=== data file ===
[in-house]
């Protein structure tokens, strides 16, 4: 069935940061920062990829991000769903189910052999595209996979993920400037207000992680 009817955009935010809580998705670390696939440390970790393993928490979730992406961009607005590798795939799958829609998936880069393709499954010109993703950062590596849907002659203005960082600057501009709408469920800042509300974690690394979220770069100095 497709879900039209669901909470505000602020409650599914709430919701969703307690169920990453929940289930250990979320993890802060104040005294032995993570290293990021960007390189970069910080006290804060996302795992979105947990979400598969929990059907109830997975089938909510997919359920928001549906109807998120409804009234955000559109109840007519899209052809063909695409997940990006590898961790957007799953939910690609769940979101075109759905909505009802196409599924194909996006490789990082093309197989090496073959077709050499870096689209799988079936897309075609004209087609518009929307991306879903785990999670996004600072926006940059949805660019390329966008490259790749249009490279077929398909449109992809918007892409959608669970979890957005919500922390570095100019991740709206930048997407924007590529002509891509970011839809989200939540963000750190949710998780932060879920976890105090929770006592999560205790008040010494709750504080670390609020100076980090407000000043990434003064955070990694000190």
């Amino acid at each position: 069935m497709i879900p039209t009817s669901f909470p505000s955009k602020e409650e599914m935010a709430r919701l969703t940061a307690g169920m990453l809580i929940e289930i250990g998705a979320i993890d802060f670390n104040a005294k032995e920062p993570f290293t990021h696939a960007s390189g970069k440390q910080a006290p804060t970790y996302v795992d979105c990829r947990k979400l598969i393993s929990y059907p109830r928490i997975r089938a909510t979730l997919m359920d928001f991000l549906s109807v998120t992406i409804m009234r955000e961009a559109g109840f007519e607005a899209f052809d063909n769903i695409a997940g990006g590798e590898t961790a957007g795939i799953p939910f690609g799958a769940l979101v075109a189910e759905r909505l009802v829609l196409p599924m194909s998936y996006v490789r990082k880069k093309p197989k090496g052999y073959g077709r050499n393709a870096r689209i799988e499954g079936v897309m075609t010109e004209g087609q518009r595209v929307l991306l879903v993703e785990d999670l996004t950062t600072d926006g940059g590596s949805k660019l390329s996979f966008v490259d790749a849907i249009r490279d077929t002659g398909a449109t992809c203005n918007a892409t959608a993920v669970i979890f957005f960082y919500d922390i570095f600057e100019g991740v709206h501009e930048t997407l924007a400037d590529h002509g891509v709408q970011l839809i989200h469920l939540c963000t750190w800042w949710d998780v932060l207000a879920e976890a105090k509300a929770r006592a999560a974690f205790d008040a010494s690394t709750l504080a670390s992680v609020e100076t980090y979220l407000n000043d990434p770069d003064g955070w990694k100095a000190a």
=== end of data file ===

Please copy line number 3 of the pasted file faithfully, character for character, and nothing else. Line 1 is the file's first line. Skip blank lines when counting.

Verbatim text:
């Amino acid at each position: 069935m497709i879900p039209t009817s669901f909470p505000s955009k602020e409650e599914m935010a709430r919701l969703t940061a307690g169920m990453l809580i929940e289930i250990g998705a979320i993890d802060f670390n104040a005294k032995e920062p993570f290293t990021h696939a960007s390189g970069k440390q910080a006290p804060t970790y996302v795992d979105c990829r947990k979400l598969i393993s929990y059907p109830r928490i997975r089938a909510t979730l997919m359920d928001f991000l549906s109807v998120t992406i409804m009234r955000e961009a559109g109840f007519e607005a899209f052809d063909n769903i695409a997940g990006g590798e590898t961790a957007g795939i799953p939910f690609g799958a769940l979101v075109a189910e759905r909505l009802v829609l196409p599924m194909s998936y996006v490789r990082k880069k093309p197989k090496g052999y073959g077709r050499n393709a870096r689209i799988e499954g079936v897309m075609t010109e004209g087609q518009r595209v929307l991306l879903v993703e785990d999670l996004t950062t600072d926006g940059g590596s949805k660019l390329s996979f966008v490259d790749a849907i249009r490279d077929t002659g398909a449109t992809c203005n918007a892409t959608a993920v669970i979890f957005f960082y919500d922390i570095f600057e100019g991740v709206h501009e930048t997407l924007a400037d590529h002509g891509v709408q970011l839809i989200h469920l939540c963000t750190w800042w949710d998780v932060l207000a879920e976890a105090k509300a929770r006592a999560a974690f205790d008040a010494s690394t709750l504080a670390s992680v609020e100076t980090y979220l407000n000043d990434p770069d003064g955070w990694k100095a000190a």